Hear me: Justice Minister Andrew Little says if he’s back in his role after the election in September and recreational cannabis use is legalised, there will be no “rescue package” for those convicted in the meantime.
Minister of Justice and Courts Andrew Little says he was offered cannabis by a man “toking up large” on the street a few months ago.
The Labour politician declined and pointed out the man was breaking the law.
“I said: ‘No, mate [and] just so you know, the law hasn’t changed yet brother; you’re taking a big risk there’ and off he went,” Little said. “Occasionally, walking down the street … you can smell the smell of the electric puha.”
Recalling the incident in Nelson this week, Little said that if he was back in Government after the General Election in September and the law around recreational cannabis use did change, convictions under the law in the meantime wouldn’t be expunged.
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“I’m reluctant to do that because the law is the law at the time,” he said. “The law is the law as it is at the moment, until it is changed, so people should observe the law as it is and there won’t be any rescue package for those who think: ‘Well, the law’s going to change anyway.’”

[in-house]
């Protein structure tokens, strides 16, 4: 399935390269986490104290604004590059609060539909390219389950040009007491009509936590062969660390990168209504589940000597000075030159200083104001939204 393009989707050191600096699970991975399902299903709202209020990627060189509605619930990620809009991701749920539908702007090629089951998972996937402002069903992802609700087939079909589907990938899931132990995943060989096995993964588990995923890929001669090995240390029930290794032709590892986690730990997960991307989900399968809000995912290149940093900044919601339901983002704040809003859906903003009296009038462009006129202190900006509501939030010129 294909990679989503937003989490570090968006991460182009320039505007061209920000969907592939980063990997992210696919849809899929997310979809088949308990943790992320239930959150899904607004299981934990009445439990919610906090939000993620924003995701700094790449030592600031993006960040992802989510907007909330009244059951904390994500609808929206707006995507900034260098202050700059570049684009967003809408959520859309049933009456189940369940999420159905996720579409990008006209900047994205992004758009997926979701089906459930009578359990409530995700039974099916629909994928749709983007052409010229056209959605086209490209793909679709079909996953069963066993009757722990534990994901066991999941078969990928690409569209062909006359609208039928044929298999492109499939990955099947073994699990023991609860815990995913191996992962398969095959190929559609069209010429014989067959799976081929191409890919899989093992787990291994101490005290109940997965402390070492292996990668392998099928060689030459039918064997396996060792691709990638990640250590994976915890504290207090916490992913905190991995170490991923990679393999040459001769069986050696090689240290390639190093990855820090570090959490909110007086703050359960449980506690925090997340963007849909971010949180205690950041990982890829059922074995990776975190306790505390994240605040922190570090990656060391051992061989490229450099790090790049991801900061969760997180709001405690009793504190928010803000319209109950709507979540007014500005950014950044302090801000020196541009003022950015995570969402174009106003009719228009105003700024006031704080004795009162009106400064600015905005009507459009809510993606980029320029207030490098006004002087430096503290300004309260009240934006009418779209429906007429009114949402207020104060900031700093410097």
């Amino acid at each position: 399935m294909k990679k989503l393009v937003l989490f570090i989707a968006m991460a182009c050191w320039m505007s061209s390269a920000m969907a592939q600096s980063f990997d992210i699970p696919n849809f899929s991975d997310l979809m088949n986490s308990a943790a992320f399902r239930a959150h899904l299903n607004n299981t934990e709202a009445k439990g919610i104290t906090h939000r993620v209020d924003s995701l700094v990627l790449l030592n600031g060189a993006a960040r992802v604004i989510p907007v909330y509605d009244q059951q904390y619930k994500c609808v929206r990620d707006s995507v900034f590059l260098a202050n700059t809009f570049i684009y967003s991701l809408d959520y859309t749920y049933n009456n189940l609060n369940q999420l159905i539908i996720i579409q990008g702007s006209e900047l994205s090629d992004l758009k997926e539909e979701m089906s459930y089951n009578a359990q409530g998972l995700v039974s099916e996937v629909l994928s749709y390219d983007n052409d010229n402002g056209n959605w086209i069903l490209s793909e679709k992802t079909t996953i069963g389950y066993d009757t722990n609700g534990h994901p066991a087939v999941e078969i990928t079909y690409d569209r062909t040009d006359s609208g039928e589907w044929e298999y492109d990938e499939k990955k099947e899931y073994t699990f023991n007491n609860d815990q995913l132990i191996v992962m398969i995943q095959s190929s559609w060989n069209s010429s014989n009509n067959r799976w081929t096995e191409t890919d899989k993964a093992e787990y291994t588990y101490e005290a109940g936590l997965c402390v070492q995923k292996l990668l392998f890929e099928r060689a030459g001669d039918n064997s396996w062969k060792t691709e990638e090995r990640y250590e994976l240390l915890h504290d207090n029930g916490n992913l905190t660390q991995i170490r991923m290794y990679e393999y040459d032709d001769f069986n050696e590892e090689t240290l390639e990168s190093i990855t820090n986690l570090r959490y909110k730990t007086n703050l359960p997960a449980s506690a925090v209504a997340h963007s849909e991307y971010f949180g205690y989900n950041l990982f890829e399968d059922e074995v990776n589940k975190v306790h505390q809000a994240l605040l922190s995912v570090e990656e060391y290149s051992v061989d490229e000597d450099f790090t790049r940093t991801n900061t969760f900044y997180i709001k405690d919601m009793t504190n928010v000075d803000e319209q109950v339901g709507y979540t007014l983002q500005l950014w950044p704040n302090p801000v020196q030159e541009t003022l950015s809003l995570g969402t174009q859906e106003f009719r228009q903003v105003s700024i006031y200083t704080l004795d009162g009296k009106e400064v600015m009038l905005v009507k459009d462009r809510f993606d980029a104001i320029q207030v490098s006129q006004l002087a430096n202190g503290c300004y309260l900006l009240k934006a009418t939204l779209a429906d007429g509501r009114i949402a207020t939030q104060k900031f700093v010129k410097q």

If a majority of those voters say “yes” they support the proposed bill, the incoming Government can introduce a bill to Parliament that would legalise and control cannabis. All three parties in Government during the 2017-20 term have said they will honour the voters’ choice in the referendum.
Little said even if Labour won the election with enough seats to govern alone, it would honour a yes result “but we expect through the public submissions process – because that is part of the democratic process – there may well be changes to the draft legislation but it won’t be going below the standards we’ve set in that draft”.
“>As then leader of the Labour Party in July 2017, Little said he did not think…